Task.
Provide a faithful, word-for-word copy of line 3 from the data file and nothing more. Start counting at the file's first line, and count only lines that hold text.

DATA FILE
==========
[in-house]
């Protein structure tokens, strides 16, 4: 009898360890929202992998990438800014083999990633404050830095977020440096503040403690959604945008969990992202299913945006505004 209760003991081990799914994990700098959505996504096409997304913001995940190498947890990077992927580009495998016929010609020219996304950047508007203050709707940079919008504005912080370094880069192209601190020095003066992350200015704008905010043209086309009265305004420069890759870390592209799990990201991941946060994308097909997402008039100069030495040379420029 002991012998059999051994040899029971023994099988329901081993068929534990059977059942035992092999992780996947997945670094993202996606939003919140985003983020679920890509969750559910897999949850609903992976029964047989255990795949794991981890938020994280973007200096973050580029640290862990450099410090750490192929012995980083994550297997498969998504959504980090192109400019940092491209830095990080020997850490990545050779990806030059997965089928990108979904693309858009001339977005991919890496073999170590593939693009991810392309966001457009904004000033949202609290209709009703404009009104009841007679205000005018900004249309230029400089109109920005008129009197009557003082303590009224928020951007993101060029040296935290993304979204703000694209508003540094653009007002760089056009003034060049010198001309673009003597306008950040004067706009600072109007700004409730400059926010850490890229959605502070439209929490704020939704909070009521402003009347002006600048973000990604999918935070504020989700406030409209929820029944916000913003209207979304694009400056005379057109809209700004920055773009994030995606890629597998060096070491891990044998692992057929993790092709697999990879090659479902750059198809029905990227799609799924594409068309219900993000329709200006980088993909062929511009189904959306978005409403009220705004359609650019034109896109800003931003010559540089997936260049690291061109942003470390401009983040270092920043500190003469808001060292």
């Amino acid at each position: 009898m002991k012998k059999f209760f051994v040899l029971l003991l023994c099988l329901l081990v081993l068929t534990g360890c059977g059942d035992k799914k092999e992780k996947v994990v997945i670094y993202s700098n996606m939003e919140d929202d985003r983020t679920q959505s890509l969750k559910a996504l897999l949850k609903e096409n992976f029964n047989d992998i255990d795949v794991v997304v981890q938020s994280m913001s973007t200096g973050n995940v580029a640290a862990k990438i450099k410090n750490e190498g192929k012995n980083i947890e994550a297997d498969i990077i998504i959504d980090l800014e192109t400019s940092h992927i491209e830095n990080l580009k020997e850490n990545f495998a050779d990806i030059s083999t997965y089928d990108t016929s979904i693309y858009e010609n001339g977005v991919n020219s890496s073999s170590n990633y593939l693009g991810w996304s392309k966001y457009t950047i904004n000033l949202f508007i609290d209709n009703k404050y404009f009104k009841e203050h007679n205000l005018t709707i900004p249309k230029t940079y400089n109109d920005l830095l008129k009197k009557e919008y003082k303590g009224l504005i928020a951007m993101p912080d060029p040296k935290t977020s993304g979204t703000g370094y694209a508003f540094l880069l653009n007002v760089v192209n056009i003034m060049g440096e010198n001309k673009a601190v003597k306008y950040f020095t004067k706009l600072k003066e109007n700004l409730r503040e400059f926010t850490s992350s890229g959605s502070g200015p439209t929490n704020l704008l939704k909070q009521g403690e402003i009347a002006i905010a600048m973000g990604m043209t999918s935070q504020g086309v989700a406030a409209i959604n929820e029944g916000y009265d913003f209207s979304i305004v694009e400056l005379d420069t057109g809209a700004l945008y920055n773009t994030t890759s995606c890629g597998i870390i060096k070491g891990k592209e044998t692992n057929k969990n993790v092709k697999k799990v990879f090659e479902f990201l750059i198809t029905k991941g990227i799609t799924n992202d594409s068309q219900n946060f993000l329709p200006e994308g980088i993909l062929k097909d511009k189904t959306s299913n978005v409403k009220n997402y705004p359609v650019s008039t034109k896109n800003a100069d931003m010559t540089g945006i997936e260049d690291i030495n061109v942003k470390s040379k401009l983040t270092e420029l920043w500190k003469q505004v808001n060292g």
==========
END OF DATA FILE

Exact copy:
């Amino acid at each position: 009898m002991k012998k059999f209760f051994v040899l029971l003991l023994c099988l329901l081990v081993l068929t534990g360890c059977g059942d035992k799914k092999e992780k996947v994990v997945i670094y993202s700098n996606m939003e919140d929202d985003r983020t679920q959505s890509l969750k559910a996504l897999l949850k609903e096409n992976f029964n047989d992998i255990d795949v794991v997304v981890q938020s994280m913001s973007t200096g973050n995940v580029a640290a862990k990438i450099k410090n750490e190498g192929k012995n980083i947890e994550a297997d498969i990077i998504i959504d980090l800014e192109t400019s940092h992927i491209e830095n990080l580009k020997e850490n990545f495998a050779d990806i030059s083999t997965y089928d990108t016929s979904i693309y858009e010609n001339g977005v991919n020219s890496s073999s170590n990633y593939l693009g991810w996304s392309k966001y457009t950047i904004n000033l949202f508007i609290d209709n009703k404050y404009f009104k009841e203050h007679n205000l005018t709707i900004p249309k230029t940079y400089n109109d920005l830095l008129k009197k009557e919008y003082k303590g009224l504005i928020a951007m993101p912080d060029p040296k935290t977020s993304g979204t703000g370094y694209a508003f540094l880069l653009n007002v760089v192209n056009i003034m060049g440096e010198n001309k673009a601190v003597k306008y950040f020095t004067k706009l600072k003066e109007n700004l409730r503040e400059f926010t850490s992350s890229g959605s502070g200015p439209t929490n704020l704008l939704k909070q009521g403690e402003i009347a002006i905010a600048m973000g990604m043209t999918s935070q504020g086309v989700a406030a409209i959604n929820e029944g916000y009265d913003f209207s979304i305004v694009e400056l005379d420069t057109g809209a700004l945008y920055n773009t994030t890759s995606c890629g597998i870390i060096k070491g891990k592209e044998t692992n057929k969990n993790v092709k697999k799990v990879f090659e479902f990201l750059i198809t029905k991941g990227i799609t799924n992202d594409s068309q219900n946060f993000l329709p200006e994308g980088i993909l062929k097909d511009k189904t959306s299913n978005v409403k009220n997402y705004p359609v650019s008039t034109k896109n800003a100069d931003m010559t540089g945006i997936e260049d690291i030495n061109v942003k470390s040379k401009l983040t270092e420029l920043w500190k003469q505004v808001n060292g």